Indeed, the return of the sovereign is less about the safety of life — the “war” against the virus being, for now, only a metaphor to reawaken the sleeping sovereign from its neo-liberal induced sleep – and more about its role as lender of last resort. The state “saves lives” not by going to war but by going into debt. The logic of security, in Foucault’s sense, is always an economic one: life, for biopower, is always already costed. The real issue is that the only collective actor who can “afford” to finance the population’s well-being is the sovereign state as a lender of last resort that keeps the economy afloat, and in this way “fosters the life” the population. (Whether this lender of last resort for this crisis will be the United States of America or China remains to be seen.) Hence, the drive to re-open the economy despite the continued threat posed by the virus to the health of individuals, but not to the “well-being” of the population understood as an economic-statistical construction, was always the end-game of the emergency measures. Calling the endpoint of the crisis a “new normal” suggests that we are not returning to a “normal” state understood as the opposite of a state of “emergency,” one that is guaranteed by the rule of law. Rather, the “novelty” of this “normality” is that government may never again regain its constitutional veneer, and safety may have been sacrificed, once and for all, on the altar of security.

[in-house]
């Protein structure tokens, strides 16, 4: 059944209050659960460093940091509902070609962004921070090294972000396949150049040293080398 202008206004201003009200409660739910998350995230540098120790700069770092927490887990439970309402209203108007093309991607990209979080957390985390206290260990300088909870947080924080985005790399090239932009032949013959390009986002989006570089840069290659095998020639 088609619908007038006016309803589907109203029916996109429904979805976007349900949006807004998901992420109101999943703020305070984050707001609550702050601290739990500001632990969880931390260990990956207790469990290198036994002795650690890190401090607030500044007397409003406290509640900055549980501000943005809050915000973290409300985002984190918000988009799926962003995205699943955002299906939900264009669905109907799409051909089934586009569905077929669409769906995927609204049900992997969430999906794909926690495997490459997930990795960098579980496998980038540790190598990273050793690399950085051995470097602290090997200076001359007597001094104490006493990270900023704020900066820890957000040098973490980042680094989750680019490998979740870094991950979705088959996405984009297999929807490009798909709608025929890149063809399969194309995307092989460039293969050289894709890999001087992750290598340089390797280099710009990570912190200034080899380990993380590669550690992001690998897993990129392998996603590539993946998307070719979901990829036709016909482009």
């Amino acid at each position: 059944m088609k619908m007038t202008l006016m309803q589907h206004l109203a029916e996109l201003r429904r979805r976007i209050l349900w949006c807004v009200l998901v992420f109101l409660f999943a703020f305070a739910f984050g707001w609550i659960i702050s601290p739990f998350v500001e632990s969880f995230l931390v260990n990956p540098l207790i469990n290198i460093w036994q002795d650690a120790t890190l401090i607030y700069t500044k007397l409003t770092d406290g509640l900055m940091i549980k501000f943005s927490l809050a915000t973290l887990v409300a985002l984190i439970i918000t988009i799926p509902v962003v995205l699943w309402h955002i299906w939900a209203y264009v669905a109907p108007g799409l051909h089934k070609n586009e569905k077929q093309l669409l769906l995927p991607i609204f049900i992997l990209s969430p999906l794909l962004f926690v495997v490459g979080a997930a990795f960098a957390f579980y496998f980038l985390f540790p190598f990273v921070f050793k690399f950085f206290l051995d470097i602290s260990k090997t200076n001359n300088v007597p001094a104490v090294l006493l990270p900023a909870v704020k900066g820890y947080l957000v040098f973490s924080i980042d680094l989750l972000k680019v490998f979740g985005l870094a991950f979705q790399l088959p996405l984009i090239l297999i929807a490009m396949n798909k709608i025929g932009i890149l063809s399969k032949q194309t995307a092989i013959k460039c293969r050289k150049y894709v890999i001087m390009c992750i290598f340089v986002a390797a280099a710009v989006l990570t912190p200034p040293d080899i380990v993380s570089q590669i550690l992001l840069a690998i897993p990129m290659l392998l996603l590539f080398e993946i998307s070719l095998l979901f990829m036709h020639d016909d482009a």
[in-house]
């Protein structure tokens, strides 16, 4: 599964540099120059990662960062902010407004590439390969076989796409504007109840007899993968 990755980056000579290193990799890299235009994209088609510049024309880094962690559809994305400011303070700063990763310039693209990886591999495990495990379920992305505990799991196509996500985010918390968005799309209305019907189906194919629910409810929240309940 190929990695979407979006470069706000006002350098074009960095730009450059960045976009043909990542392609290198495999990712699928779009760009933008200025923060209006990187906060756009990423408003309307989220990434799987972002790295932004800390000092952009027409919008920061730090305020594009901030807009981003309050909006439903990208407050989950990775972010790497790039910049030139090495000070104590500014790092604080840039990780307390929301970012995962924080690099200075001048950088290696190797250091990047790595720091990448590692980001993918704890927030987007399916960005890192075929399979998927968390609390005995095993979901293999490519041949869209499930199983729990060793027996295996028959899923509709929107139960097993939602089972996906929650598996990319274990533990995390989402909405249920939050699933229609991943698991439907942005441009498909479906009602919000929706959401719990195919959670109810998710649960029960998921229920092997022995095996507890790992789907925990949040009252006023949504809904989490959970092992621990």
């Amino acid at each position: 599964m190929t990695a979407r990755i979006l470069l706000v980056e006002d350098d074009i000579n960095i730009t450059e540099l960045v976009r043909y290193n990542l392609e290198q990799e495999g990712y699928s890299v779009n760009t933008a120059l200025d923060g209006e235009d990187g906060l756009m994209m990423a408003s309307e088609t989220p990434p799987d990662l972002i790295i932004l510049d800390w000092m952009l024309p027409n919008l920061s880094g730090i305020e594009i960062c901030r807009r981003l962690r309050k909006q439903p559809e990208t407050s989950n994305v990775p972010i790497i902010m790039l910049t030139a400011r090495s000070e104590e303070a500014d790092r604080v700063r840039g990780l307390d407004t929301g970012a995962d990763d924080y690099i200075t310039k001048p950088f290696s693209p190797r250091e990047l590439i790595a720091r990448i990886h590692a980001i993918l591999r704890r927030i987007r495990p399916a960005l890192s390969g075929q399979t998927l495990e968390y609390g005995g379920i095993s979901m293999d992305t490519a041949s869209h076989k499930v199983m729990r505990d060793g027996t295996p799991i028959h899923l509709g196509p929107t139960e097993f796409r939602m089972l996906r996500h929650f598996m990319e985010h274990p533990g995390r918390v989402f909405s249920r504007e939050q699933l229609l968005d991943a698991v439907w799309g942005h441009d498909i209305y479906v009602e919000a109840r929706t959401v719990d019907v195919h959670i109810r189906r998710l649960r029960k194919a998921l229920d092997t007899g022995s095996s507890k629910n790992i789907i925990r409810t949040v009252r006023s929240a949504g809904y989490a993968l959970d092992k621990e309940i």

The UK government, to the dismay of many and in an effort to reach the promised land of the “new normal” recently changed its slogan to “Stay alert, control the virus, save lives.” It is too early to know whether this new interpretation of salus populi risks breaking up the country as some politicians have warned. For sure, it plunged citizens into an understandable state of confusion, since “alertness” connotes the kind of messaging previously employed to deal with threats of terror attacks after 9/11 rather than containing the spread of a virus. The new slogan may signal that the outcome of the pandemic is that our well-being has now become a matter for national security.
Agamben, G. (2020) “The Invention of an Epidemic” in European Journal of Psychoanalysis. http://www.journal-psychoanalysis.eu/coronavirus-and-philosophers/.
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Loughlin, M. (2017) Political Jurisprudence. (New York: Oxford University Press)
Murphy, K. (2014) “The Physician’s Religion and ‘salus populi’: The manuscript circulation and print publication of ‘Religio Medici’, Studies in Philology, vol. 111, n. 4, 845-874
 In early modern political thinking, salus is best translated as “safety” rather as “salvation” (of the soul) or “health” (of the body). Machiavelli, Discourses on Livy III,41: when “the safety of one’s country wholly depends on the decision to be taken, no attention should be paid either to justice or injustice, kindness or cruelty, or to its being praiseworthy or ignominious.” Hobbes, Leviathan, chapter 30: the highest aim of the sovereign is the “procuration of the safety of the people”. Locke, Second Treatise, ii, sects. 149, 240: “the power devolves into the hands of those that gave it, who may place it anew where they shall think best for their safety and security.” For a good discussion of these tropes, see Loughlin, M. (2017) Political Jurisprudence. (New York: Oxford University Press)
 Foucault (2009) distinguishes between sureté (safety) and sécurité (security) (p. 65).
 Kathryn Murphy (2014) discusses why “for both Hobbes and Clarendon, salus populi caused the Civil Wars,” in the sense that the question of who was ultimately responsible for the safety of the people was acutely contested between Parliament and the Crown.